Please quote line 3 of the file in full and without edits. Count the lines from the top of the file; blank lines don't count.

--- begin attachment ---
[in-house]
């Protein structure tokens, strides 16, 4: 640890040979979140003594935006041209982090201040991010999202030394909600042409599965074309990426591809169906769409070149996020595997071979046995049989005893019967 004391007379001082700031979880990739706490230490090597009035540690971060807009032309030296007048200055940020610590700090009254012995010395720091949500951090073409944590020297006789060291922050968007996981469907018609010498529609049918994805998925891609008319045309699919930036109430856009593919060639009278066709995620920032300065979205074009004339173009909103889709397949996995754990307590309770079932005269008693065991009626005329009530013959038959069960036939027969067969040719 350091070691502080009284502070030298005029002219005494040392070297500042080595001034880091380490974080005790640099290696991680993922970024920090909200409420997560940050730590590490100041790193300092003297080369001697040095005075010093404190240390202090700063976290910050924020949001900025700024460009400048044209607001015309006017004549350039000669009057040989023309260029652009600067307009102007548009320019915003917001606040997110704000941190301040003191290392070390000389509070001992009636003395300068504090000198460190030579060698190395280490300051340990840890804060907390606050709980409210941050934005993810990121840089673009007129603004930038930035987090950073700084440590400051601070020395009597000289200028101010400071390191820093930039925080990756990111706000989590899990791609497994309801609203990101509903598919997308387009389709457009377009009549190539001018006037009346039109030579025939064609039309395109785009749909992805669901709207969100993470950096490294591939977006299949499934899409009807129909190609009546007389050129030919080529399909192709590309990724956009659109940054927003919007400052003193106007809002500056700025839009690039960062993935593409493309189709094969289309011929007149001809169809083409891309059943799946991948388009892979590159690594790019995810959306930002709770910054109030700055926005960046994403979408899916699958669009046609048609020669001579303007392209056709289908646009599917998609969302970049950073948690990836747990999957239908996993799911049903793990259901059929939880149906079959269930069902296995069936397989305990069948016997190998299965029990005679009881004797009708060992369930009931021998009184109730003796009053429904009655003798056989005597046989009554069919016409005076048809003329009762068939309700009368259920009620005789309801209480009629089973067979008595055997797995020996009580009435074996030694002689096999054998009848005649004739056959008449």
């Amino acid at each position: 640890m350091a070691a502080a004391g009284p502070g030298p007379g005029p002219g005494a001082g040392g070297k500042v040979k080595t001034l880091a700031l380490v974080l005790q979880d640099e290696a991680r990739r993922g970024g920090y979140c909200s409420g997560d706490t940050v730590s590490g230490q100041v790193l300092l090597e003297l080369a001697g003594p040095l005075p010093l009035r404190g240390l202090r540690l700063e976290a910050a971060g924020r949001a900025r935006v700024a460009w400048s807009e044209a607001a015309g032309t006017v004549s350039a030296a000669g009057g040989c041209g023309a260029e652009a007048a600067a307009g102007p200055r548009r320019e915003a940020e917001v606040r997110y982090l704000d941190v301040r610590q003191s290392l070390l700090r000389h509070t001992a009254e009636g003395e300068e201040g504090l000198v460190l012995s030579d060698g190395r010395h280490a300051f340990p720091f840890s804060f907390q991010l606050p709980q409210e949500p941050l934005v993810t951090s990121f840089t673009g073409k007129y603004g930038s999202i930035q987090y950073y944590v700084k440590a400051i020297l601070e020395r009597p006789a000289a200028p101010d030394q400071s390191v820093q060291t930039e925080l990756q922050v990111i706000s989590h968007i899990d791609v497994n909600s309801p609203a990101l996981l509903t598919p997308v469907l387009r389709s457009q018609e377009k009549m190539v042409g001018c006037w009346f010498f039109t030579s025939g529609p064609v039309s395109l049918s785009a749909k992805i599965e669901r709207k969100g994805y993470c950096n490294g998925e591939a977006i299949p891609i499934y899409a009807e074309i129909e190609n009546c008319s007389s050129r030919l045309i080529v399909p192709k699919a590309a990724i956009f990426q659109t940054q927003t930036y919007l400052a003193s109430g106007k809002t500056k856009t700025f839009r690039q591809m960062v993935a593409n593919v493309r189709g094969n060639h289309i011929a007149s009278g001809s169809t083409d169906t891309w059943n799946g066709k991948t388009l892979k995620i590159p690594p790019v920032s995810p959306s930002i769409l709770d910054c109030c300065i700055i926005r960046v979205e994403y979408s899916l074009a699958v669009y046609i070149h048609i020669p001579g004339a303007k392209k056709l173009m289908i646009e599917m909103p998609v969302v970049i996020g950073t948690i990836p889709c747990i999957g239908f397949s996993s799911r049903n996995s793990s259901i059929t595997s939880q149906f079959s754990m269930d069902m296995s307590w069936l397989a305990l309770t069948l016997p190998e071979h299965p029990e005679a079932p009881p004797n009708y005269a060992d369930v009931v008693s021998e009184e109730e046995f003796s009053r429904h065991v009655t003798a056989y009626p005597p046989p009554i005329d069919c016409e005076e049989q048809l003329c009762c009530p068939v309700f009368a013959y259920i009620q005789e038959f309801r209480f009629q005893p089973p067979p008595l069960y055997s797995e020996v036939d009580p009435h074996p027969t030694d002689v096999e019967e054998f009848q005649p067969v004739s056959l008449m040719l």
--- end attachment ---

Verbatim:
């Amino acid at each position: 640890m350091a070691a502080a004391g009284p502070g030298p007379g005029p002219g005494a001082g040392g070297k500042v040979k080595t001034l880091a700031l380490v974080l005790q979880d640099e290696a991680r990739r993922g970024g920090y979140c909200s409420g997560d706490t940050v730590s590490g230490q100041v790193l300092l090597e003297l080369a001697g003594p040095l005075p010093l009035r404190g240390l202090r540690l700063e976290a910050a971060g924020r949001a900025r935006v700024a460009w400048s807009e044209a607001a015309g032309t006017v004549s350039a030296a000669g009057g040989c041209g023309a260029e652009a007048a600067a307009g102007p200055r548009r320019e915003a940020e917001v606040r997110y982090l704000d941190v301040r610590q003191s290392l070390l700090r000389h509070t001992a009254e009636g003395e300068e201040g504090l000198v460190l012995s030579d060698g190395r010395h280490a300051f340990p720091f840890s804060f907390q991010l606050p709980q409210e949500p941050l934005v993810t951090s990121f840089t673009g073409k007129y603004g930038s999202i930035q987090y950073y944590v700084k440590a400051i020297l601070e020395r009597p006789a000289a200028p101010d030394q400071s390191v820093q060291t930039e925080l990756q922050v990111i706000s989590h968007i899990d791609v497994n909600s309801p609203a990101l996981l509903t598919p997308v469907l387009r389709s457009q018609e377009k009549m190539v042409g001018c006037w009346f010498f039109t030579s025939g529609p064609v039309s395109l049918s785009a749909k992805i599965e669901r709207k969100g994805y993470c950096n490294g998925e591939a977006i299949p891609i499934y899409a009807e074309i129909e190609n009546c008319s007389s050129r030919l045309i080529v399909p192709k699919a590309a990724i956009f990426q659109t940054q927003t930036y919007l400052a003193s109430g106007k809002t500056k856009t700025f839009r690039q591809m960062v993935a593409n593919v493309r189709g094969n060639h289309i011929a007149s009278g001809s169809t083409d169906t891309w059943n799946g066709k991948t388009l892979k995620i590159p690594p790019v920032s995810p959306s930002i769409l709770d910054c109030c300065i700055i926005r960046v979205e994403y979408s899916l074009a699958v669009y046609i070149h048609i020669p001579g004339a303007k392209k056709l173009m289908i646009e599917m909103p998609v969302v970049i996020g950073t948690i990836p889709c747990i999957g239908f397949s996993s799911r049903n996995s793990s259901i059929t595997s939880q149906f079959s754990m269930d069902m296995s307590w069936l397989a305990l309770t069948l016997p190998e071979h299965p029990e005679a079932p009881p004797n009708y005269a060992d369930v009931v008693s021998e009184e109730e046995f003796s009053r429904h065991v009655t003798a056989y009626p005597p046989p009554i005329d069919c016409e005076e049989q048809l003329c009762c009530p068939v309700f009368a013959y259920i009620q005789e038959f309801r209480f009629q005893p089973p067979p008595l069960y055997s797995e020996v036939d009580p009435h074996p027969t030694d002689v096999e019967e054998f009848q005649p067969v004739s056959l008449m040719l």